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Monthly-Term Associations Between Air Pollutants and Respiratory Morbidity in South Brazil 2013–2016: A Multi-City, Time-Series Analysis

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Department of Civil and Environmental Engineering, Universidad del Norte, 081007 Barranquilla, Colombia
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Postgraduate Program in Remote Sensing. Universidade Federal do Rio Grande do Sul, Av. Bento Gonçalves, RS 91501-970 Porto Alegre, Brazil
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Environmental Engineering program, Universidade Federal do Rio Grande do Sul, RS 91501-970 Porto Alegre, Brazil
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Departamento de Salud Pública, Universidad del Norte, 081007 Barranquilla, Colombia
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Departamento de Salud Pública, Universidad Industrial de Santander, 680002 Bucaramanga, Colombia
*
Author to whom correspondence should be addressed.
Int. J. Environ. Res. Public Health 2019, 16(20), 3787; https://doi.org/10.3390/ijerph16203787
Received: 25 July 2019 / Revised: 18 September 2019 / Accepted: 24 September 2019 / Published: 9 October 2019
(This article belongs to the Section Environmental Science and Engineering)
Most air pollution research conducted in Brazil has focused on assessing the daily-term effects of pollutants, but little is known about the health effects of air pollutants at an intermediate time term. The objective of this study was to determine the monthly-term association between air pollution and respiratory morbidity in five cities in South Brazil. An ecological time-series study was performed using the municipality as the unit of observation in five cities in South Brazil (Gravataí, Triunfo, Esteio, Canoas, and Charqueadas) between 2013 and 2016. Data for hospital admissions was obtained from the records of the Hospital Information Service. Air pollution data, including PM10, SO2, CO, NO2, and O3 (µg/m3) were obtained from the environmental government agency in Rio Grande do Sul State. Panel multivariable Poisson regression models were adjusted for monthly counts of respiratory hospitalizations. An increase of 10 μg/m3 in the monthly average concentration of PM10 was associated with an increase of respiratory hospitalizations in all age groups, with the maximum effect on the population aged between 16 and 59 years (IRR: Incidence rate ratio 2.04 (95% CI: Confidence interval = 1.97–2.12)). For NO2 and SO2, stronger intermediate-term effects were found in children aged between 6 and 15 years, while for O3 higher effects were found in children under 1 year. This is the first multi-city study conducted in South Brazil to account for intermediate-term effects of air pollutants on respiratory health. View Full-Text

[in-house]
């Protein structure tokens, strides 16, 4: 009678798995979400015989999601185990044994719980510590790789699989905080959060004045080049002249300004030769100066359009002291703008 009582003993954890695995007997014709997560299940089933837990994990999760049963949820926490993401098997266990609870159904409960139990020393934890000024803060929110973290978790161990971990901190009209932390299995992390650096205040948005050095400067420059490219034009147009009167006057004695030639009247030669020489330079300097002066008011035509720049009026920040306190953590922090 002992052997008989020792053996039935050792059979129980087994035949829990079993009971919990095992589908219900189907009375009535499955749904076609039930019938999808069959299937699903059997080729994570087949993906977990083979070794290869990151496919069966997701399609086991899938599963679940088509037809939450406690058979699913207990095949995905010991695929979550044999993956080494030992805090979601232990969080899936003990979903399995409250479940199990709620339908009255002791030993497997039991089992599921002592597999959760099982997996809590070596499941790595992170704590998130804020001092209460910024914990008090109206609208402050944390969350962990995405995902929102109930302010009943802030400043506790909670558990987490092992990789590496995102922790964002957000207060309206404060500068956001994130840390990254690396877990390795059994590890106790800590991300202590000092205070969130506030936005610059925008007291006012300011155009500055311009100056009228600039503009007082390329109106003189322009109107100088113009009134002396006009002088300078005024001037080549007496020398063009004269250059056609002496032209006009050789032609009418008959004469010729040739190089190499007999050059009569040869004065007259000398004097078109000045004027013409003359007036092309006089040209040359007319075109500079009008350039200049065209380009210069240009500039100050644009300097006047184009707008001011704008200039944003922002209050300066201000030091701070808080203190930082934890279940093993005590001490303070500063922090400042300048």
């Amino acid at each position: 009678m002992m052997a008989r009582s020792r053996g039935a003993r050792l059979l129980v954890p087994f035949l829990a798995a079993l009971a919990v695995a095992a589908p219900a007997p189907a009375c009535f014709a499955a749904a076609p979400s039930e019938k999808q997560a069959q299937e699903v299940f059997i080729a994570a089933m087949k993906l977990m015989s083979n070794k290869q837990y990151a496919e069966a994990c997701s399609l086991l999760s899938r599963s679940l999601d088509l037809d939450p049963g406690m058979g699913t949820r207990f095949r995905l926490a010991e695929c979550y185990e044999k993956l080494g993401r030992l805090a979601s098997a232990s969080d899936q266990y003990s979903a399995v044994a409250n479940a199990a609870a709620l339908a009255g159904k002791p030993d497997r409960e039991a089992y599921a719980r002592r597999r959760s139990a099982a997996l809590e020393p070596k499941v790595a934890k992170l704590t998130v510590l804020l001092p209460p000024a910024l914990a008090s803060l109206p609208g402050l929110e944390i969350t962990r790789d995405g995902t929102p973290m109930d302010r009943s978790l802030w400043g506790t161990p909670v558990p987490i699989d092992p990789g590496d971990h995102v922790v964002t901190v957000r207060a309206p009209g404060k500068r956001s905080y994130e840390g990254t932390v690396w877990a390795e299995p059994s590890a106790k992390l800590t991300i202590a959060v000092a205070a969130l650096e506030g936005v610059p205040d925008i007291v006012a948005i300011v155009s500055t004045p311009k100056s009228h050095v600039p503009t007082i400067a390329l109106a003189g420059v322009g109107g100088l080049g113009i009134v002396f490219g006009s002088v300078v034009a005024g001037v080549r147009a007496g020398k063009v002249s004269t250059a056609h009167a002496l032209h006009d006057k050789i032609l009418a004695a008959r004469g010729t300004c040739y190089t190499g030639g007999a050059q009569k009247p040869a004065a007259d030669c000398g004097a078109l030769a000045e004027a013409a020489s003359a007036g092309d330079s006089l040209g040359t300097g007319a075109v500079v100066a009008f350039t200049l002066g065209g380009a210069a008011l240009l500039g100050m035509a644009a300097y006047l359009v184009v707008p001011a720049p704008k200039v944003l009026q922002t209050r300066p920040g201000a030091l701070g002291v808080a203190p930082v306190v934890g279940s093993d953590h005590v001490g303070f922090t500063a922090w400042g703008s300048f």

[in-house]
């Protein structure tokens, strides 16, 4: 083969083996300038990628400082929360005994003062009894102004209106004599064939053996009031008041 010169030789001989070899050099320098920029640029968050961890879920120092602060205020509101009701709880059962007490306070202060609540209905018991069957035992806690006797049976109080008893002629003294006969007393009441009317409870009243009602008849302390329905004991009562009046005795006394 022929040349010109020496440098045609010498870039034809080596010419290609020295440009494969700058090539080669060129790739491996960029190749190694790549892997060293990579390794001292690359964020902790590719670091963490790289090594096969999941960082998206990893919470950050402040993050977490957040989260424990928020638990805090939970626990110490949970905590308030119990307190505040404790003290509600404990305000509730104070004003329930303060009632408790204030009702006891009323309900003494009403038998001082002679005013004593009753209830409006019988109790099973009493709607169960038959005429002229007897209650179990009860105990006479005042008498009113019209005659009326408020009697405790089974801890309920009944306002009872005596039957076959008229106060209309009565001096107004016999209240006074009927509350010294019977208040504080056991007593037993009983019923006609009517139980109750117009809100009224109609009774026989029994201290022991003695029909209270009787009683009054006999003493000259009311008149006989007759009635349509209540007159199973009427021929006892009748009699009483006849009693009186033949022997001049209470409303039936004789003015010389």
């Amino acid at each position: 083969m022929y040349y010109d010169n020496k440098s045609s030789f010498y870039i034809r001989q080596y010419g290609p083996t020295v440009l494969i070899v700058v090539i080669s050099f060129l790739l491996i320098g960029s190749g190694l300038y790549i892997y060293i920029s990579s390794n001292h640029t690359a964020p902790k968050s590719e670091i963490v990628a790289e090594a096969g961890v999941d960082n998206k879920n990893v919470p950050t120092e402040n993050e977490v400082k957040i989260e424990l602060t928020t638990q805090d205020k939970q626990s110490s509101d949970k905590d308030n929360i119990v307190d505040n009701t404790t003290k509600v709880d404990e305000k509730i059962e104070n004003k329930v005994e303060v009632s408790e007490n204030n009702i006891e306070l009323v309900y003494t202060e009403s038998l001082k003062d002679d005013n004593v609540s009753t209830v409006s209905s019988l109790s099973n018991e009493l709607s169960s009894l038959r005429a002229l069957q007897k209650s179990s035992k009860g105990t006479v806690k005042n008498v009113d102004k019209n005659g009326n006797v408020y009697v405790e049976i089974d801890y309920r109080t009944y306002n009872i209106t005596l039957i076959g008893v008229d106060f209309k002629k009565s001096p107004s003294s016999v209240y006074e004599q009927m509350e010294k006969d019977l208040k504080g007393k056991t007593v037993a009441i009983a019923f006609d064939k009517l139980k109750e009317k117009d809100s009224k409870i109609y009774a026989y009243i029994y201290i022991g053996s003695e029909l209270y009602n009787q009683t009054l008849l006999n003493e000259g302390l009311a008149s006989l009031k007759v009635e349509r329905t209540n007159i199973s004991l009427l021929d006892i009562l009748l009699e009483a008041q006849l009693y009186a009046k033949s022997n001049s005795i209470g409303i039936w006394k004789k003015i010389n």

Keywords: air pollution; morbidity; adverse effects; epidemiology; Brazil air pollution; morbidity; adverse effects; epidemiology; Brazil
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Agudelo-Castañeda, D.M.; Calesso Teixeira, E.; Alves, L.; Fernández-Niño, J.A.; Rodríguez-Villamizar, L.A. Monthly-Term Associations Between Air Pollutants and Respiratory Morbidity in South Brazil 2013–2016: A Multi-City, Time-Series Analysis. Int. J. Environ. Res. Public Health 2019, 16, 3787.

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